Complete Hematuria Evaluation Occurs in Just 1 in 6 Patients
Men at high-risk of bladder cancer were the most likely to be referred to urologists.
Bladder cancer risk factors (age, tobacco use, and high-risk occupation) appeared to influence whether men, but not women, were referred to urology.
NEW ORLEANS – African-American and female patients tend to be diagnosed with bladder cancer at higher stages and have worse survival possibly due in part to delayed diagnosis of hematuria. Researchers presenting findings at the 2015 American Urological Association annual meeting, however, found no statistically significant associations between race, gender, or number of bladder cancer risk factors and the likelihood of a complete hematuria evaluation.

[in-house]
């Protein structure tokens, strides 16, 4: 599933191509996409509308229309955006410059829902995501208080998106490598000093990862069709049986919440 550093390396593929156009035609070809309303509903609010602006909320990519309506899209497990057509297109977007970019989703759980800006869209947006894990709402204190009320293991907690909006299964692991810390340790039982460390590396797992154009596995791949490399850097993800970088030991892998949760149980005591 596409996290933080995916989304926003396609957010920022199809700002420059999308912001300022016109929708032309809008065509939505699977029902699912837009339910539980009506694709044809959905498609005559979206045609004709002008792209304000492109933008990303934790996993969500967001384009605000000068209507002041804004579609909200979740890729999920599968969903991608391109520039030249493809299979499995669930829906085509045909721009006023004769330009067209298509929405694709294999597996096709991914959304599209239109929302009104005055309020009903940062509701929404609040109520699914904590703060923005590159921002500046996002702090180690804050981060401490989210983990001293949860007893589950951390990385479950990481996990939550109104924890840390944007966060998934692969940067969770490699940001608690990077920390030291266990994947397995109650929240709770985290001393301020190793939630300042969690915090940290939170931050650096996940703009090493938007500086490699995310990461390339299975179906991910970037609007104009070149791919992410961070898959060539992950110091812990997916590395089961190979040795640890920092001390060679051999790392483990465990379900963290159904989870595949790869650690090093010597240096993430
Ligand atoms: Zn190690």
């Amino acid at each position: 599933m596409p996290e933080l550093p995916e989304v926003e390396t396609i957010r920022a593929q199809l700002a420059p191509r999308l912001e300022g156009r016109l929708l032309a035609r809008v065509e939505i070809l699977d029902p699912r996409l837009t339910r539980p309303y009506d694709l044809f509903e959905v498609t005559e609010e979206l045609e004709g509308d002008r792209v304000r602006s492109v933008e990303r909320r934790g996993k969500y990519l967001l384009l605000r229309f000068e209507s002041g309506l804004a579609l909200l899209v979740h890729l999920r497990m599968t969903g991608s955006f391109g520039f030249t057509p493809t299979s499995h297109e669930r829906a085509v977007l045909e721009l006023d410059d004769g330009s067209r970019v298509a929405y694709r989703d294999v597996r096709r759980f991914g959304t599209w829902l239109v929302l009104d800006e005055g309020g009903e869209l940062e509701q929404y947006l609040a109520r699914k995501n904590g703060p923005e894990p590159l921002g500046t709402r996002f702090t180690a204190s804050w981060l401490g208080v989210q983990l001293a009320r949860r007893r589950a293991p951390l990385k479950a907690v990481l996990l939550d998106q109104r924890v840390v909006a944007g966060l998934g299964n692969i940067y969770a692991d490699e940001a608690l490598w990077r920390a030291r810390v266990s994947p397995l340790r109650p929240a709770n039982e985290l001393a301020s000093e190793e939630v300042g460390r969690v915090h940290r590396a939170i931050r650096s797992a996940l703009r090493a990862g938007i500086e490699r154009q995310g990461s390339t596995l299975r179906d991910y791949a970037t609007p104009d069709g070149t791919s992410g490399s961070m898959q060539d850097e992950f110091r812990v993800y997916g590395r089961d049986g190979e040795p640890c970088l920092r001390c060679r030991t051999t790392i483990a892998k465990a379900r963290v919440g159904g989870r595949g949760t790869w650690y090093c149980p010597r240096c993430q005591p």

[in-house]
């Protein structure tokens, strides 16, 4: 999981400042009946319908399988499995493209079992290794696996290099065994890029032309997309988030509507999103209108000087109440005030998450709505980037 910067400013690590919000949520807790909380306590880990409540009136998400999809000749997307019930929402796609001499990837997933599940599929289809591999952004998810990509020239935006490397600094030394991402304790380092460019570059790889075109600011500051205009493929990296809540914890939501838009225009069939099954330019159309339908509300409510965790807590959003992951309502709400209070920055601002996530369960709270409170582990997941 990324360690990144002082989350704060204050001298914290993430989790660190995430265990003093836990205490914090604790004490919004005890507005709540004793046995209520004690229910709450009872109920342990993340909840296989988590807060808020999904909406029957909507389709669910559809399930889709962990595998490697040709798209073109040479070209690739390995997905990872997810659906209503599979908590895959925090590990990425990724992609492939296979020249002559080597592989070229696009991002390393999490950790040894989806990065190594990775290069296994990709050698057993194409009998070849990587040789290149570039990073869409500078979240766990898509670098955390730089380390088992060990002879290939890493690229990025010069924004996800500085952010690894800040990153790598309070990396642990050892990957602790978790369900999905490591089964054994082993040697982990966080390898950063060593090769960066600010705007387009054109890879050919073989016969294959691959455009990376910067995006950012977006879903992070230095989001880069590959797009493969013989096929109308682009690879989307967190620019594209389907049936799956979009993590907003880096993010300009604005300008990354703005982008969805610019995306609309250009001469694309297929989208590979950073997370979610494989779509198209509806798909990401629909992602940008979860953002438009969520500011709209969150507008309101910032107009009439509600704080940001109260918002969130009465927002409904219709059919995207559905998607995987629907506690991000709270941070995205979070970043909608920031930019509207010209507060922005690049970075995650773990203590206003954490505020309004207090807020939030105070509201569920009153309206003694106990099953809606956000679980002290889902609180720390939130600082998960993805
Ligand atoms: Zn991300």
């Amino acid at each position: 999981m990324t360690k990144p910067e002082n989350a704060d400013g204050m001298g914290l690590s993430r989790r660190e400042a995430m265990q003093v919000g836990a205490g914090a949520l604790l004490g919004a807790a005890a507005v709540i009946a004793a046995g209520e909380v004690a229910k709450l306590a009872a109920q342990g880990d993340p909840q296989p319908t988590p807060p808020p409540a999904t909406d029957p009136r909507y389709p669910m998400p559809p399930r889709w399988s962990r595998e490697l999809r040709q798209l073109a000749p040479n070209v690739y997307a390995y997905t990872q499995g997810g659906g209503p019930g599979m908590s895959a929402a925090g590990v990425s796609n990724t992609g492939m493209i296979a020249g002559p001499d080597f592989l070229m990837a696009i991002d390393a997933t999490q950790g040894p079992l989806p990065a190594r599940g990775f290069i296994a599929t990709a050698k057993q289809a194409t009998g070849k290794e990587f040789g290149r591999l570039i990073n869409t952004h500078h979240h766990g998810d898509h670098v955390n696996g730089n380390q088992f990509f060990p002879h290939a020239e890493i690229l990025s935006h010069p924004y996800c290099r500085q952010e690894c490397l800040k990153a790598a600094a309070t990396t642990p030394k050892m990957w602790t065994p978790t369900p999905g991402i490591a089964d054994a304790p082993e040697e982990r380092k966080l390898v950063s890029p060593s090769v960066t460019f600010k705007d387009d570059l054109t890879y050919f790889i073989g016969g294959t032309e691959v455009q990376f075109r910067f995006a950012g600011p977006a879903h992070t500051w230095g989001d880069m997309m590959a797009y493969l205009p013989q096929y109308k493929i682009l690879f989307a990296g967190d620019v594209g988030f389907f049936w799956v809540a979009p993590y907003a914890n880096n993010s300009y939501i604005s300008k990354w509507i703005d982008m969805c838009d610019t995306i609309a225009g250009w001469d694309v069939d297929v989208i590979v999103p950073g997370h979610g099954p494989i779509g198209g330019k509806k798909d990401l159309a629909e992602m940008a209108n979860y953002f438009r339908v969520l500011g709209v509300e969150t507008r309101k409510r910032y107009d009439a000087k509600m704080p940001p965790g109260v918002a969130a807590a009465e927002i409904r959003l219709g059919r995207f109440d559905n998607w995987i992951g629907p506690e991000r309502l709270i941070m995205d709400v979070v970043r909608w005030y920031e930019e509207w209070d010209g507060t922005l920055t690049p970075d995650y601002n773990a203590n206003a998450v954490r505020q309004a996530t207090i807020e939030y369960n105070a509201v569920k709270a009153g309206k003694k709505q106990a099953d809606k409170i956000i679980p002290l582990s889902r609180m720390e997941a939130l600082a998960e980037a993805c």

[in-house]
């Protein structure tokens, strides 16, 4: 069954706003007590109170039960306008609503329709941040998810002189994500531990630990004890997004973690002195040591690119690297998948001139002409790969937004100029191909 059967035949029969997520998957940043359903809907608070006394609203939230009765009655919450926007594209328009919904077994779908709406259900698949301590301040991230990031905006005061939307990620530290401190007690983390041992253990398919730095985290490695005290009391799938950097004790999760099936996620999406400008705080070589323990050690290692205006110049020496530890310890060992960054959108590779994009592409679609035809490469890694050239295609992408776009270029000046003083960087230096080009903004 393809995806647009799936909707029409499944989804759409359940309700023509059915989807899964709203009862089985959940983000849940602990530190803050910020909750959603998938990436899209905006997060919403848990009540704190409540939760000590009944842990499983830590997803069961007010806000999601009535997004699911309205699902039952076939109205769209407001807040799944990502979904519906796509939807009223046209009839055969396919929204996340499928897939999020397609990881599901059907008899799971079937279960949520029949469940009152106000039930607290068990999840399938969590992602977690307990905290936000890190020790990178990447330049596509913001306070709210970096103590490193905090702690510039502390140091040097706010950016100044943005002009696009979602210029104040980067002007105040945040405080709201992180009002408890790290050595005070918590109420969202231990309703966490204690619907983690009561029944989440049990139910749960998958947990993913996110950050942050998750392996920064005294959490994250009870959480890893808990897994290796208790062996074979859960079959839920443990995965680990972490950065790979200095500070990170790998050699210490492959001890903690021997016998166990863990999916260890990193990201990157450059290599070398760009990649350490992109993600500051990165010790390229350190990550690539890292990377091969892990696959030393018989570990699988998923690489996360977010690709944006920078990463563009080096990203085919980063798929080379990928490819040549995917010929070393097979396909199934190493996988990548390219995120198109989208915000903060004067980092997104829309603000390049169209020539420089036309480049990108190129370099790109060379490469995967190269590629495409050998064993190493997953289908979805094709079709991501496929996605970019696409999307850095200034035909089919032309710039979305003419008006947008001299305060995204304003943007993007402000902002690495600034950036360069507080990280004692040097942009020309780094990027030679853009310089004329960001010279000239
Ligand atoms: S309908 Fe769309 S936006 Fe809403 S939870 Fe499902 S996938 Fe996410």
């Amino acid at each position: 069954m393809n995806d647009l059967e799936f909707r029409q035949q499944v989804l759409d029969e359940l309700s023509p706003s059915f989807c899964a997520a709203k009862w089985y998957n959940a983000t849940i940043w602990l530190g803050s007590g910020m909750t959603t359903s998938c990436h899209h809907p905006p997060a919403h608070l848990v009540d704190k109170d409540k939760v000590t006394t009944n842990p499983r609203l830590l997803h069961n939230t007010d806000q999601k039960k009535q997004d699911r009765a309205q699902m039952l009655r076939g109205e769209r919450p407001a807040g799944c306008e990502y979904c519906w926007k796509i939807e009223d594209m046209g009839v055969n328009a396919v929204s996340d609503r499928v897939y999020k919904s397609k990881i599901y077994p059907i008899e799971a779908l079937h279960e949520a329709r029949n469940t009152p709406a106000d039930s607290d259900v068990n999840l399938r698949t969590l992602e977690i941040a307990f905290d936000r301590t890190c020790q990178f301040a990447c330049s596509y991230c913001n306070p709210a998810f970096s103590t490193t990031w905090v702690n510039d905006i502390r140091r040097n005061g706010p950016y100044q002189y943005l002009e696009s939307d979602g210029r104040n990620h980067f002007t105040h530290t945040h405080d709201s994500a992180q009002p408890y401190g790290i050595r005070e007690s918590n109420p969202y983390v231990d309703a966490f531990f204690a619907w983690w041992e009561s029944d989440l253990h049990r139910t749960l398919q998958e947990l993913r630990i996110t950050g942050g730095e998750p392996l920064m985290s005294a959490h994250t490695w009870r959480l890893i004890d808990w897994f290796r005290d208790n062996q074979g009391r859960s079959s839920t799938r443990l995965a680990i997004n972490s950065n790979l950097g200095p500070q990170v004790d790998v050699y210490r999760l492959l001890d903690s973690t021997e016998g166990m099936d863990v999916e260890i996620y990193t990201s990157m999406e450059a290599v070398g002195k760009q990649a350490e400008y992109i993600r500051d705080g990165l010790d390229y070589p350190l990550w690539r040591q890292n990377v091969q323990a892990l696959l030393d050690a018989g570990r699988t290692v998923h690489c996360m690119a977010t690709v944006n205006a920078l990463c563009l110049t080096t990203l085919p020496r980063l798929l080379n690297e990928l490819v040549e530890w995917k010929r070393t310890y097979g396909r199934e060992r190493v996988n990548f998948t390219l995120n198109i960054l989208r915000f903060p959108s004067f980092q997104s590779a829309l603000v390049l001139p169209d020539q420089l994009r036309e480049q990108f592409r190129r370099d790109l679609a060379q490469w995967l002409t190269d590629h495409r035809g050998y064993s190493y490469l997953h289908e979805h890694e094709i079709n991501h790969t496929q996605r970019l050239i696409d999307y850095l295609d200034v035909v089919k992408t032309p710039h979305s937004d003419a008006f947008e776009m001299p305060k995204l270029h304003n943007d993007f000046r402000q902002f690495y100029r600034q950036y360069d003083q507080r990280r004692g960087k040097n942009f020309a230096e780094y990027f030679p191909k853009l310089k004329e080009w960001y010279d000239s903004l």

Investigators led by Jacob Ark, MD, of Vanderbilt University Medical Center in Nashville, studied hematuria evaluation in 1,412 patients (60% African American, 64% female, median age 59 years) from the Southern Community Cohort Study of 85,000 participants. None of the patients had pre-existing diagnoses that caused hematuria. An evaluation was considered complete if both abdomino-pelvic imaging and cystoscopy were performed within 180 days of hematuria diagnosis.
Imaging was performed in roughly half of cases (44%), and cystoscopy in a fifth (20%); overall, 35% saw a urologist, and nearly 60% of those had a procedure. Hematuria evaluation was considered complete in just 18% of cases.
The researchers highlighted that the number of bladder cancer risk factors (age, tobacco use, and high-risk occupation) appeared to influence whether men, but not women, were referred to urology.
The researchers also controlled for socioeconomic factors—income, education, marital status— that may underlie these differences, which may attenuate race and gender disparities. The inferior bladder cancer survival in African Americans and women may not be due to race or gender differences in hematuria evaluation, Dr. Ark concluded.